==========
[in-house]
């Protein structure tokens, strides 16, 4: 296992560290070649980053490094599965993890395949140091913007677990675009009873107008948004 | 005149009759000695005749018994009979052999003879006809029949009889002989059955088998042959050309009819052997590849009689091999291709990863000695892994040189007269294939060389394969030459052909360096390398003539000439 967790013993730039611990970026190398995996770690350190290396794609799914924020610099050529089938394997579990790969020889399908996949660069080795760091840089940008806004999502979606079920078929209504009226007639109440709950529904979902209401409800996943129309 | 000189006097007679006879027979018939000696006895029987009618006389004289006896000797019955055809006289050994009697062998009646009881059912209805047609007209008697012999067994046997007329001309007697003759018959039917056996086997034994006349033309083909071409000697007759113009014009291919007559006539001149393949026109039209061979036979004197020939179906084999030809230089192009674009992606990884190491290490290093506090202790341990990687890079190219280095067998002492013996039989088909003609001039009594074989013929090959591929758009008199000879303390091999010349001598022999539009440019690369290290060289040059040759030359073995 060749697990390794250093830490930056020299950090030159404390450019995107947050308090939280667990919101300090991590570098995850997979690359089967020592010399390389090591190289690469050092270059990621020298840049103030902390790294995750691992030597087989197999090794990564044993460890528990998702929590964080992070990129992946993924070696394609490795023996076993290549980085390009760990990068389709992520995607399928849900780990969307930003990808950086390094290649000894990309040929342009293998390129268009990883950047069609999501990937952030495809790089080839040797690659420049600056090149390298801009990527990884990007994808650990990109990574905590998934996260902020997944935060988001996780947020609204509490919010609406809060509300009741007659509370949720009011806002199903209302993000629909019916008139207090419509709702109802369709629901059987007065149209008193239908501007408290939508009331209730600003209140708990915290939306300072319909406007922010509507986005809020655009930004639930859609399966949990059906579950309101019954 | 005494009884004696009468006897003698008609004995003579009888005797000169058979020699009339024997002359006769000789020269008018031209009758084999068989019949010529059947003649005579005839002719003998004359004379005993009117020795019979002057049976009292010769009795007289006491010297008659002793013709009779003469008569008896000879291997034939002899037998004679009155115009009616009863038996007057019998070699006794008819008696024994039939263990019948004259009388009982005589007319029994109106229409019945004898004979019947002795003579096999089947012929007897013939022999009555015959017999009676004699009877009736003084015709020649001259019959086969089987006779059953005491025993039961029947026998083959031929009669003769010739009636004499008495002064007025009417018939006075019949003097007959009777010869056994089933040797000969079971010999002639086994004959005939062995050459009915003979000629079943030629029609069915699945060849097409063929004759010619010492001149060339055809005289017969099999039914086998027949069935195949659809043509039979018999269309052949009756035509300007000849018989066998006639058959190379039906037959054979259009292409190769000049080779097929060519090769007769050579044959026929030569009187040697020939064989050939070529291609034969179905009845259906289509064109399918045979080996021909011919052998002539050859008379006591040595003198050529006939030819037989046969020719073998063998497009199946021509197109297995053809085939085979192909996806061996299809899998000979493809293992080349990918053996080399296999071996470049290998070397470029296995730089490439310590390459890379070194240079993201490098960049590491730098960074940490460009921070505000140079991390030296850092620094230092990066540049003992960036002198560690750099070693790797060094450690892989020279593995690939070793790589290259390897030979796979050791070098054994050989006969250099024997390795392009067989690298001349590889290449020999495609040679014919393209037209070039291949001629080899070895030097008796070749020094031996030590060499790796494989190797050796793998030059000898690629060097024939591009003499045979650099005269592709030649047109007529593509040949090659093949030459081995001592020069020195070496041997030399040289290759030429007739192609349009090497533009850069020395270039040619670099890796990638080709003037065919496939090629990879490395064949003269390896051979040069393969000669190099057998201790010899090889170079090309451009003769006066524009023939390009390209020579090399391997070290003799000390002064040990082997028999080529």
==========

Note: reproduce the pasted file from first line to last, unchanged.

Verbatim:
[in-house]
């Protein structure tokens, strides 16, 4: 296992560290070649980053490094599965993890395949140091913007677990675009009873107008948004 | 005149009759000695005749018994009979052999003879006809029949009889002989059955088998042959050309009819052997590849009689091999291709990863000695892994040189007269294939060389394969030459052909360096390398003539000439 967790013993730039611990970026190398995996770690350190290396794609799914924020610099050529089938394997579990790969020889399908996949660069080795760091840089940008806004999502979606079920078929209504009226007639109440709950529904979902209401409800996943129309 | 000189006097007679006879027979018939000696006895029987009618006389004289006896000797019955055809006289050994009697062998009646009881059912209805047609007209008697012999067994046997007329001309007697003759018959039917056996086997034994006349033309083909071409000697007759113009014009291919007559006539001149393949026109039209061979036979004197020939179906084999030809230089192009674009992606990884190491290490290093506090202790341990990687890079190219280095067998002492013996039989088909003609001039009594074989013929090959591929758009008199000879303390091999010349001598022999539009440019690369290290060289040059040759030359073995 060749697990390794250093830490930056020299950090030159404390450019995107947050308090939280667990919101300090991590570098995850997979690359089967020592010399390389090591190289690469050092270059990621020298840049103030902390790294995750691992030597087989197999090794990564044993460890528990998702929590964080992070990129992946993924070696394609490795023996076993290549980085390009760990990068389709992520995607399928849900780990969307930003990808950086390094290649000894990309040929342009293998390129268009990883950047069609999501990937952030495809790089080839040797690659420049600056090149390298801009990527990884990007994808650990990109990574905590998934996260902020997944935060988001996780947020609204509490919010609406809060509300009741007659509370949720009011806002199903209302993000629909019916008139207090419509709702109802369709629901059987007065149209008193239908501007408290939508009331209730600003209140708990915290939306300072319909406007922010509507986005809020655009930004639930859609399966949990059906579950309101019954 | 005494009884004696009468006897003698008609004995003579009888005797000169058979020699009339024997002359006769000789020269008018031209009758084999068989019949010529059947003649005579005839002719003998004359004379005993009117020795019979002057049976009292010769009795007289006491010297008659002793013709009779003469008569008896000879291997034939002899037998004679009155115009009616009863038996007057019998070699006794008819008696024994039939263990019948004259009388009982005589007319029994109106229409019945004898004979019947002795003579096999089947012929007897013939022999009555015959017999009676004699009877009736003084015709020649001259019959086969089987006779059953005491025993039961029947026998083959031929009669003769010739009636004499008495002064007025009417018939006075019949003097007959009777010869056994089933040797000969079971010999002639086994004959005939062995050459009915003979000629079943030629029609069915699945060849097409063929004759010619010492001149060339055809005289017969099999039914086998027949069935195949659809043509039979018999269309052949009756035509300007000849018989066998006639058959190379039906037959054979259009292409190769000049080779097929060519090769007769050579044959026929030569009187040697020939064989050939070529291609034969179905009845259906289509064109399918045979080996021909011919052998002539050859008379006591040595003198050529006939030819037989046969020719073998063998497009199946021509197109297995053809085939085979192909996806061996299809899998000979493809293992080349990918053996080399296999071996470049290998070397470029296995730089490439310590390459890379070194240079993201490098960049590491730098960074940490460009921070505000140079991390030296850092620094230092990066540049003992960036002198560690750099070693790797060094450690892989020279593995690939070793790589290259390897030979796979050791070098054994050989006969250099024997390795392009067989690298001349590889290449020999495609040679014919393209037209070039291949001629080899070895030097008796070749020094031996030590060499790796494989190797050796793998030059000898690629060097024939591009003499045979650099005269592709030649047109007529593509040949090659093949030459081995001592020069020195070496041997030399040289290759030429007739192609349009090497533009850069020395270039040619670099890796990638080709003037065919496939090629990879490395064949003269390896051979040069393969000669190099057998201790010899090889170079090309451009003769006066524009023939390009390209020579090399391997070290003799000390002064040990082997028999080529």